December 24, 2005


From Heckles to Halos: In dramatic contrast to the Vietnam War era, U.S. service personnel now are being treated to strangers' spontaneous bursts of gratitude. (Faye Fiore, December 24, 2005, LA Times)

There's a diner called Peggy Sue's about eight miles outside of Barstow, and as hard as Lt. Col. Kenneth Parks tries, he can never seem to pay his bill.

He orders a burger and a chocolate shake. But before he's finished, the waitress informs him the tab has been taken care of by yet another stranger who prefers to remain anonymous but who wants to do something for a soldier in uniform.

Many Americans have conflicted feelings about the Iraq war, but not about the warriors. The gestures of gratitude and generosity that occur with regularity at Peggy Sue's — across Interstate 15 from Ft. Irwin, a military desert training site — have become commonplace across the United States.

A spontaneous standing ovation for a group of soldiers at Los Angeles International Airport. Three $20 bills passed to a serviceman and his family in a grocery store in Georgia. A first-class seat given up to a servicewoman on a plane out of Chicago.

These bursts of goodwill have little to do with the holiday season or with political sentiments about the war. In contrast to the hostile stares that greeted many Vietnam veterans 40 years ago, today's soldiers are being treated as heroes throughout the year, in red states and blue, by peace activists and gung-ho supporters of the Iraq mission. The gestures are often spontaneous, affiliated with no association or cause, and credit is seldom claimed.

On the other hand are the liberal elites, Stars turn backs on America's troops in Iraq (Jamie Wilson, December 24, 2005, The Guardian)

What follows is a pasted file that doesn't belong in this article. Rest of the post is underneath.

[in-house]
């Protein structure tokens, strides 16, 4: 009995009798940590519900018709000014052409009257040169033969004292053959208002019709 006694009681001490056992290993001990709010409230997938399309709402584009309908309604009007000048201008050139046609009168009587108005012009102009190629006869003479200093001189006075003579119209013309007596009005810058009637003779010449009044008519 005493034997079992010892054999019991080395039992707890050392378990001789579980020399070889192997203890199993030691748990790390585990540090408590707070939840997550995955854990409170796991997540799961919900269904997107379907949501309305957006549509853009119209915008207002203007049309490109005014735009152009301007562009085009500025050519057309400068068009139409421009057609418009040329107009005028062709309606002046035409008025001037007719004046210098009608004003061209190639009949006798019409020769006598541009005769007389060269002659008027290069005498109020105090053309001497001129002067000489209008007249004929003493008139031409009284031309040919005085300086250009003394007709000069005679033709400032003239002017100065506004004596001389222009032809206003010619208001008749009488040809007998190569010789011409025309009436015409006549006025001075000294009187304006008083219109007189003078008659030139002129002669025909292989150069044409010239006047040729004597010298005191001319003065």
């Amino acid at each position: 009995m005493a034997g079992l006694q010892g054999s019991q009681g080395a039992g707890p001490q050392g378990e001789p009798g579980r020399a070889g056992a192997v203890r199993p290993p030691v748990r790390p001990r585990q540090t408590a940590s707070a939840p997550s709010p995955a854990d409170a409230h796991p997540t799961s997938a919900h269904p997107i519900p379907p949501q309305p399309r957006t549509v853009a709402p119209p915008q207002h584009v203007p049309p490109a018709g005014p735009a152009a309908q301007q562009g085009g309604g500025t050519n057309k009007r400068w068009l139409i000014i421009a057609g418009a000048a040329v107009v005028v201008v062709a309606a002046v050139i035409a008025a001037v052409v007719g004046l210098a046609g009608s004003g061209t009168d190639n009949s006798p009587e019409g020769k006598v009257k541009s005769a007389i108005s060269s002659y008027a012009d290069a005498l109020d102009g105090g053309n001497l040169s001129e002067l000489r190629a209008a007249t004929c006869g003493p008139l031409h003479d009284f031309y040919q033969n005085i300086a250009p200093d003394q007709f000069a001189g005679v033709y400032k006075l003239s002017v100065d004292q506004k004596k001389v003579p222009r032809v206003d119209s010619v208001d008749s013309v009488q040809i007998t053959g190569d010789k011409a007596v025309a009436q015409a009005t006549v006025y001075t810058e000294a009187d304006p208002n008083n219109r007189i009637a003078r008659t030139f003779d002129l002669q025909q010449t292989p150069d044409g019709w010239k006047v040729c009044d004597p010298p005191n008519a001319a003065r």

During world war two American troops away from home for Christmas were entertained by Marlene Dietrich, Bing Crosby and the Marx Brothers. Even in Vietnam Bob Hope was guaranteed to put in an appearance. But soldiers in Iraq are more likely to get a show from a Christian hip-hop group, a country singer you have probably never heard of and two cheerleaders for the Dallas Cowboys.

Just as the seemingly intractable nature of the war has led to a growing recruitment crisis, so the United Services Organisation, which has been putting on shows for the troops since the second world war, is struggling to get celebrities to sign up for even a short tour of duty.

Posted by Orrin Judd at December 24, 2005 9:19 AM

Oh, I'm sure there are certain neighborhoods of the nation where folks are just saving up their spittle as part of plan to relive the early-70s (probably the same ones hoping to relive Watergate who are sending out all those impeachment e-mails to pollsters, the media and Congress right now).

Posted by: John at December 24, 2005 9:37 AM

We've won in Iraq, and most people like winners.

Posted by: Michael Herdegen [TypeKey Profile Page] at December 24, 2005 9:53 AM

Michael: We won in Vietnam. The Dolchstoss Watergate congress abjured the treaty. Someday we shall know what assurances the North Vietnamese had been given by their agents before they dared to launch their masssive invasion of the South.

Iraq is not Vietnam. The focus of evil in the modern world had been done away with, so the foreign support of the "antiwar" side is almost nonexistent. Most importantly, there is no draft, so the cowards and slackers no longer need rationalize their shame with lies about the war and about the nature of the enemy.

Posted by: Lou Gots at December 24, 2005 10:26 AM

[C]owards and slackers no longer need rationalize their shame with lies about the war and about the nature of the enemy.